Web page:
Oracle Corporation et al v. SAP AG et al

Filing 106

ORDER OVERRULING IN PART Defendants' Objections to Special Master Report and Recommendations Regarding Grand Jury Documents and Communications Between Employees of Parties. Signed by Judge Elizabeth D. Laporte on 7/3/08. (lmh, COURT STAFF) (Filed on 7/3/2008)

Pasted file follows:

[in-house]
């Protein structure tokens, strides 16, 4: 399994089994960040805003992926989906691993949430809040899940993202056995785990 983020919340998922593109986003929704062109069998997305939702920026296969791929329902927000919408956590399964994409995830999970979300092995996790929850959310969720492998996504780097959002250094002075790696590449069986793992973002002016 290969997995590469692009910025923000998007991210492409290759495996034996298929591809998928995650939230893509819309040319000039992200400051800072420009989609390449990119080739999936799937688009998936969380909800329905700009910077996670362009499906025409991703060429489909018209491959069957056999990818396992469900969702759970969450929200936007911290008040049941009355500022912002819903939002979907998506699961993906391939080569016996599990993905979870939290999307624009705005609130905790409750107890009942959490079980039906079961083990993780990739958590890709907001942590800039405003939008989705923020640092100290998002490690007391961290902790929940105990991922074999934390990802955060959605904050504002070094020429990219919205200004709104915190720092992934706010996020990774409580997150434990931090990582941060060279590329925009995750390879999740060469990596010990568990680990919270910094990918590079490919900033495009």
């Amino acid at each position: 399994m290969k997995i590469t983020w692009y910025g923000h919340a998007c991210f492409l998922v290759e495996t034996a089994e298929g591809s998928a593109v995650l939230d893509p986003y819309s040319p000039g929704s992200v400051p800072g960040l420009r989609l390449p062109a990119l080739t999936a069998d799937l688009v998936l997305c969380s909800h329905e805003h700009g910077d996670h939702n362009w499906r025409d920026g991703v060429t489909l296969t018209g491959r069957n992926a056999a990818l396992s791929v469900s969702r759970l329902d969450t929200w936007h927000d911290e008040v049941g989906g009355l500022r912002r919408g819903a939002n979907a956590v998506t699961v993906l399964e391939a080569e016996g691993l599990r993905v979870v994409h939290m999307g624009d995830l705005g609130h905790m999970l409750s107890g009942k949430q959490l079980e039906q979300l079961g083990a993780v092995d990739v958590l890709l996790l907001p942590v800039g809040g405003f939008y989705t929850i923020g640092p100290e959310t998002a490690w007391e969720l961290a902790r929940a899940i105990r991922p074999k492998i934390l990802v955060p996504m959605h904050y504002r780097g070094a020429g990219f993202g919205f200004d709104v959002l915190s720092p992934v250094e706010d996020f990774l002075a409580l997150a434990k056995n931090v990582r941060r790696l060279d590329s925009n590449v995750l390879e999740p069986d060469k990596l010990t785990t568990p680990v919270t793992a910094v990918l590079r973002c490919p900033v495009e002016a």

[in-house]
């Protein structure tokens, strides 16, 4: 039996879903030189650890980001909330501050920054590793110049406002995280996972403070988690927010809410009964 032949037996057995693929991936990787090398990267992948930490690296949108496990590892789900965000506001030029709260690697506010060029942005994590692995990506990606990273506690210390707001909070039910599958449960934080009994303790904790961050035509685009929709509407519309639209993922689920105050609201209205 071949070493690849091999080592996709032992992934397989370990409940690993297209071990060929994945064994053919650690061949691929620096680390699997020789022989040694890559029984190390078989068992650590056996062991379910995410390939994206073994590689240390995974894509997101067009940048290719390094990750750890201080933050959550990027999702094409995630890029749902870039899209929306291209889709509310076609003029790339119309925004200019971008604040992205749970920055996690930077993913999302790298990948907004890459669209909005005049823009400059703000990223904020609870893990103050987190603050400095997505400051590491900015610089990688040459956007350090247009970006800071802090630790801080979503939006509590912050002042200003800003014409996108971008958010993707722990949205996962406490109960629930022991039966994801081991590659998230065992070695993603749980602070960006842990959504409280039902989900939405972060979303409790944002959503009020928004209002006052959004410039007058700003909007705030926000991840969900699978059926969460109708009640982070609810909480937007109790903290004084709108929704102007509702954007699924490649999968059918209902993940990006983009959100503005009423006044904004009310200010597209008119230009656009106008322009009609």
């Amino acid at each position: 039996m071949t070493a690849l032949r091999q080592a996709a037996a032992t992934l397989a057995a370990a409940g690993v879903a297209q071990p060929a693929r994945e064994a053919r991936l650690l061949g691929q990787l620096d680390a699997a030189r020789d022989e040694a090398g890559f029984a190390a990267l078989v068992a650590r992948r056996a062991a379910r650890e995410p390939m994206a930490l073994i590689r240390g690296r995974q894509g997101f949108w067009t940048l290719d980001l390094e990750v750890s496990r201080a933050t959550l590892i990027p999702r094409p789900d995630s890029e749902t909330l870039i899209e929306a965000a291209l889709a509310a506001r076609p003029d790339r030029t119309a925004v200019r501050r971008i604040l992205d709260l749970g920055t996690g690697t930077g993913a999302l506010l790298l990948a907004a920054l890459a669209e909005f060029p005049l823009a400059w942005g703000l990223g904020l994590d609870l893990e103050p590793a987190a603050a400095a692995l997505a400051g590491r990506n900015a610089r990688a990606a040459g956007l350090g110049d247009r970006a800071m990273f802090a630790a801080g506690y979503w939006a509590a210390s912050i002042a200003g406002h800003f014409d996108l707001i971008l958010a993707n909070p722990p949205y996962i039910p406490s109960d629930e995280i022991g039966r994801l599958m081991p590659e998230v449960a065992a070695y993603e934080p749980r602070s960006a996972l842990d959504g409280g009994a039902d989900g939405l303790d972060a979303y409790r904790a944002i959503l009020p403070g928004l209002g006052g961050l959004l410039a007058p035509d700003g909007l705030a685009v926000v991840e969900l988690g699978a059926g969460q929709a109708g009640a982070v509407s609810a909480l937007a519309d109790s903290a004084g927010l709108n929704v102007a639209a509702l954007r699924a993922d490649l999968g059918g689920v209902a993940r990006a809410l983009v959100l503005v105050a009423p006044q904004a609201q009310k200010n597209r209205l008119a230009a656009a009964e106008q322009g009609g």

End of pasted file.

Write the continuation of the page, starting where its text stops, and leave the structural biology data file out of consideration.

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Oracle Corporation et al v. SAP AG et al Doc. 106 1 2 3 4 5 6 7 8 9 10 United United States District Court For the Northern District of California 11 12 13 14 15 16 17 18 19 20 21 22 23 24 25 26 27 28 v. SAP AG, et al., Defendants. / ORACLE CORPORATION, et al., Plaintiffs, No. C-07-01658 PJH (EDL) ORDER OVERRULING IN PART DEFENDANTS' OBJECTIONS TO SPECIAL MASTER REPORT AND RECOMMENDATIONS REGARDING GRAND JURY DOCUMENTS AND COMMUNICATIONS BETWEEN EMPLOYEES OF PARTIES IN THE UNITED STATES DISTRICT COURT FOR THE NORTHERN DISTRICT OF CALIFORNIA On February 22, 2008, Judge Charles A. Legge issued his first Special Master Report and Recommendation, recommending, inter alia, that Defendants produce documents responsive to Plaintiffs' requests for production of documents 55 and 84 regarding documents produced to the grand jury. On March 19, 2008, Judge Legge issued his second Special Master Report and Recommendation, recommending, inter alia, that Plaintiffs' response to Defendants' requests for production of documents 25 and 26 be limited to documents that Plaintiffs had already collected in response to other requests for production. On May 16, 2008, in accordance with the briefing schedule ordered by this Court, Defendants filed objections to both of these recommendations. Defendants' objections were fully briefed and the Court held a hearing on July 1, 2008. Review of the Special Master's recommendations is de novo. See Fed. R. Civ. P. 53(f)(4). Grand jury documents Plaintiffs' requests for production 55 and 84 seek: All documents relating to Department of Justice, Federal Bureau of Investigation, or other federal, states or local government agency's request or investigation into the allegations in the First Amended Complaint, including without limitation all Documents provided by you to any such agency in response to a request or 1 2 3 4 5 6 7 8 9 10 United States District Court For the Northern District of California 11 12 13 14 15 16 17 18 19 20 21 22 23 24 25 26 27 28 investigation of those allegations. Declaration of Jason McDonnell Ex. A, Ex. B. The dispute centers on whether Defendants must produce documents in this case that Defendants produced in response to a grand jury subpoena from the U.S. Attorney's Office (although not the subpoena itself or cover letters, according to Defendants). Judge Legge held that Defendants were required to do so, finding that the documents were "certainly relevant, because they specifically refer to documents relating to the allegations in this action. And in a press release Defendants linked the governmental request for information with this action." McDonnell Decl. Ex. 3 at 6; Declaration of Holly House Ex. A (press release). Judge Legge disagreed that production was barred by Federal Rule of Criminal Procedure 6(e) because "Defendants are not being requested to produce anything done by a grand jury, anything said during a grand jury proceeding, any grand jury testimony, or any information regarding grand jury witnesses, testimony or proceedings." McDonnell Decl. Ex. 3. Rather, Judge Legge determined that "[w]hat is at issue here are simply documents which defendant assembled for production to the United States Attorney" so the request was not protected by Rule 6(e). Id. (emphasis in original). Rule 6(e) protects the secrecy of grand jury proceedings. The rule provides that grand jurors, government attorneys and other specified categories of people attached to the grand jury are forbidden to disclose matters occurring before the grand jury. See Fed. R. Crim. P. 6(e)(2)(B). The Rule specifically provides that: "No obligation of secrecy may be imposed on any person except in accordance with Rule 6(e)(2)(B)." Fed. R. Crim. P. 6(e)(2)(A). Witnesses are not under the obligation of secrecy. See United States v. Sells Engineering, 463 U.S. 418, 425 (1983). At the hearing, Defendants conceded that they do not fall within any of the categories of persons obligated to secrecy under Rule 6(e)(2)(B), and acknowledged that if they fit any category it would be as a witness. In the capacity of a witness, Defendants are not under an obligation of secrecy and under Rule 6(e) may voluntarily disclose documents that they gave to the grand jury. Yet they maintain that this Court cannot compel production of documents provided to the grand jury, thus putting the protection of the purportedly paramount privilege of grand jury secrecy in their discretion -- an unusual way to ensure that the privilege is safely protected. This Court finds persuasive the reasoning of In re Sunrise Securities Litigation, 130 F.R.D. 560 (E.D. Pa. 1989) in 2 1 2 3 4 5 6 7 8 9 10 United States District Court For the Northern District of California 11 12 13 14 15 16 17 18 19 20 21 22 23 24 25 26 27 28 rejecting this argument: Thus Blank Rome's argument is that the Court can compel it to produce the documents it does not wish to produce only upon a showing of particularized need; it takes this position even though under Rule 6(e) if it wished to produce these same documents, the Court could not impose any obligation of silence. In effect, Blank Rome argues for adoption of a "grand jury privilege," purportedly intended to protect the secrecy of grand jury proceedings, which could be waived or asserted by a party at will without regard for the secrecy of grand jury proceedings. But adoption of such a privilege clearly would not protect the secrecy of grand jury proceedings, and would extend the holdings of William Iselin [& Co., Inc. v. Ideal Carpets, Inc., 510 F. Supp. 343 (N.D. Ga. 1980)] and State of Texas [v. United States Steel Corp., 546 F.2d 626 (5th Cir. 1977)] far beyond protection of grand jury testimony or documents. Sunrise Securities, 130 F.R.D. at 574-75. Even assuming, arguendo, that a witness could raise the issue of grand jury secrecy, disclosure to Plaintiffs of only the subset of documents presented to the grand jury that have not been previously produced in this case, as proposed by this Court, would not violate Rule 6(e). The "touchstone of Rule 6(e)'s applicability is whether the disclosed materials would `elucidate the inner workings of the grand jury.'" United States v. Benjamin, 852 F.2d 413, 417 (9th Cir. 1988), overruled on other grounds by United States v. Spillone, 879 F.2d 14, 520 (9th Cir. 1989). There is no blanket prohibition on discovery of documents submitted to the grand jury even by government attorneys in different proceedings. "Rule 6(e) `is intended only to protect against disclosure of what is said or takes place in the grand jury room . . . it is not the purpose of the Rule to foreclose from all future revelation to proper authorities the same information or documents which were presented to the grand jury.'" United States v. Dynavac, Inc., 6 F.3d 1407, 1411 (9th Cir. 1993) (quoting United States v. Interstate Dress Carriers, Inc., 280 F.2d 52, 54 (2d Cir. 1960). In Dynavac, the leading case in this Circuit, the Internal Revenue Service served a summons in a civil tax investigation seeking to obtain a company's business records that were previously submitted to a grand jury. The Ninth Circuit began its analysis with the general rule of secrecy imposed on government counsel: "With certain exceptions, Rule 6(e) imposes a general rule against disclosure of `matters occurring before the grand jury' on government attorneys." Dynavac, 6 F.3d at 1411. The Court identified a concern unique to government litigation, which arises in addition to the concern about compromising the integrity of the grand jury process: "[w]hen government attorneys seek grand jury information for use in related civil proceedings . . . possible subversion of 3 1 2 3 4 5 6 7 8 9 10 United States District Court For the Northern District of California 11 12 13 14 15 16 17 18 19 20 21 22 23 24 25 26 27 28 the limits otherwise placed on the government's investigative and discovery powers in the civil context" could occur. Id. This concern is, of course, not implicated in this litigation, which involves only private parties represented by private counsel. But even in the case brought by the government, the Ninth Circuit opined that Rule 6(e) does not prohibit disclosure of documents submitted to a grand jury if "a document is sought for its own sake rather than to learn what took place before the grand jury, and if its disclosure will not compromise the integrity of the grand jury process . . . ." Id. at 1411-12 (citing Interstate Dress Carriers, 280 F.2d at 54) (noting that the fear of compromising future grand jury proceedings by disclosure of documents is reduced when the investigation is complete and an indictment has issued, and when the request is for documents created for purposes independent of grand jury investigations). Thus, the court affirmed the denial of the motion to quash the IRS summons. In a footnote, the court noted the possibility that there could be a "rare and unusual case of making a showing that learning which documents were subpoenaed by the grand jury may disclose the grand jury's deliberative process." Id. n. 2 (emphasis in original). This case is not that "rare and unusual case." Production of a subset of grand jury documents in this case is appropriate. Here, as in Dynavac, except to the extent that Plaintiffs' discovery request encompasses summaries or reports of evidence, if any, created in connection with document production to the grand jury, Plaintiffs seek documents that were created for an independent business purpose, not for purposes of the grand jury. Further, as in Dynavac, Plaintiffs requested the documents without mention of the grand jury. Most importantly, however, unlike in Dynavac, the documents in this case are sought from an entity that does not have an obligation of secrecy under Rule 6(e). Although unlike in Dynavac, the grand jury investigation here is ongoing, the Court's proposal for production of only those grand jury documents that have not otherwise been produced will address any potential breach of grand jury secrecy by masking the full extent of the production to the grand jury and therefore providing even less of a window into its inner workings than Defendants state that they fear a full production would entail. At the hearing, Defendants conceded that this production method is "more palatable." Defendants' argument that a parade of horribles will ensue if they are required to produce these documents, relying on out-of-circuit cases, is not persuasive. See, e.g., Board of Ed. of 4 1 2 3 4 5 6 7 8 9 10 United States District Court For the Northern District of California 11 12 13 14 15 16 17 18 19 20 21 22 23 24 25 26 27 28 Evanston Twp. High Sch. Dist. No. 205 v. Admiral Heating & Ventilation, Inc., 513 F. Supp. 600, 604 (N.D. Ill. 1981) ("Grand jury confidentiality would be emasculated if a party seeking discovery of its proceedings could do so by routinely obtaining that information from potential (or as in this case actual) defendants."). Defendants' argument does not account for the cases in which courts have permitted civil discovery of documents produced to grand juries without evident harm to the grand jury process. See, e.g., Dynavac, 6 F.3d at 1411-12. Accordingly, Defendants' objection to this portion of Judge Legge's February 22, 2008 Report and Recommendation is overruled. No later than July 15, 2008, Defendants shall produce all documents that were produced to the grand jury that have not otherwise been produced during the course of discovery in this matter. Further, Defendants may withhold wholly irrelevant documents such as personal employee e-mails, if any, and redact private information such as social security numbers of employees, and must list any withheld or redacted documents on a log with sufficient specificity to show that the withholding or redaction was proper. Defendants clarified at the hearing that in their productions to the government, they have not waived any attorney-client privilege or work product protection. Accordingly, there should not be any withholding in this case based on privilege or work product. Employee communications documents Defendant's requests 25 and 26 are at issue: Request 25: All documents relating to any communications between Oracle, or anyone acting on its behalf, and any current or former TN employee concerning TN, SAP America, or SAP AG. Request 26: All documents relating to any communications between Oracle, or anyone acting on its behalf, and any person or entity currently or formerly affiliated with TN, concerning TN, SAP America, or SAP AG. McDonnell Decl. Ex. 4 at 19. Defendants argue that documents responsive to these requests are relevant to its defenses of consent, laches and statute of limitations. Judge Legge found that the scope of these requests was "staggering" and "unreasonable." McDonnell Decl. Ex. 5 at 6. At oral argument before Judge Legge, Defendant stated that its primary interest was in "communications which may have expressed plaintiffs' consent to defendants to use the information at issue." Id. at 6-7. Defendants claimed they had evidence of a communication by Plaintiffs allowing a customer to 5 1 2 3 4 5 6 7 8 9 10 United States District Court For the Northern District of California 11 12 13 14 15 16 17 18 19 20 21 22 23 24 25 26 27 28 provide Defendants with a demonstration CD of software that had been licensed to a customer, but Judge Legge found that this evidence was not sufficient to support the broad discovery requests. See id. Judge Legge adopted Plaintiffs' proposal to produce documents responsive to the requests that come from the custodial files that it has already collected: "The Special Master recommends that Oracle be required to produce those things which it has tendered, but that the requests for all communications, and all documents relating to communications, and all employment agreements of Oracle employees who became employees of defendants be denied as overly burdensome and of limited relevance." See id. The Court concurs with Judge Legge's assessment that Defendants' document requests are extremely and unreasonably overbroad. Moreover, because the requests seek communications between employees of Defendants and employees of Plaintiffs, Defendants should have roughly similar access to such communications through their own files and electronically stored information. At the hearing, Plaintiffs clarified that they were not limiting their search for responsive documents to custodians whose documents were already collected at the time Judge Legge ruled, but instead are searching the files of all custodians, including those identified since or in the future. Although this goes a long way to fulfilling Plaintiffs' search obligations, this Court concludes that Defendants are entitled to a limited amount of additional targeted searches regarding employee communications with TomorrowNow. Targeted searches are limited and reasonably well-defined searches for information in likely sources, which may be performed, for example, by asking relevant employees besides custodians about what relevant documents they have on specific topics, or by searching centralized repositories. Specifically, in addition to searching all custodians for responsive documents, Plaintiffs must conduct some limited additional targeted searches in logical places, such as of relevant centralized repositories, if any, or of a small number of persons similarly situated to or in the same working group as the persons involved in the e-mails that Defendants believe show that relevant employee communications exist showing Plaintiffs' acquiescence in the behavior they now contend was illegal. The parties shall meet and confer to agree on the parameters of such limited // // 6 1 2 3 4 5 6 7 8 9 10 United States District Court For the Northern District of California 11 12 13 14 15 16 17 18 19 20 21 22 23 24 25 26 27 28 targeted searches, and shall report the results to the Court no later than July 18, 2008. IT IS SO ORDERED. Dated: July 3, 2008 ELIZABETH D. LAPORTE United States Magistrate Judge 7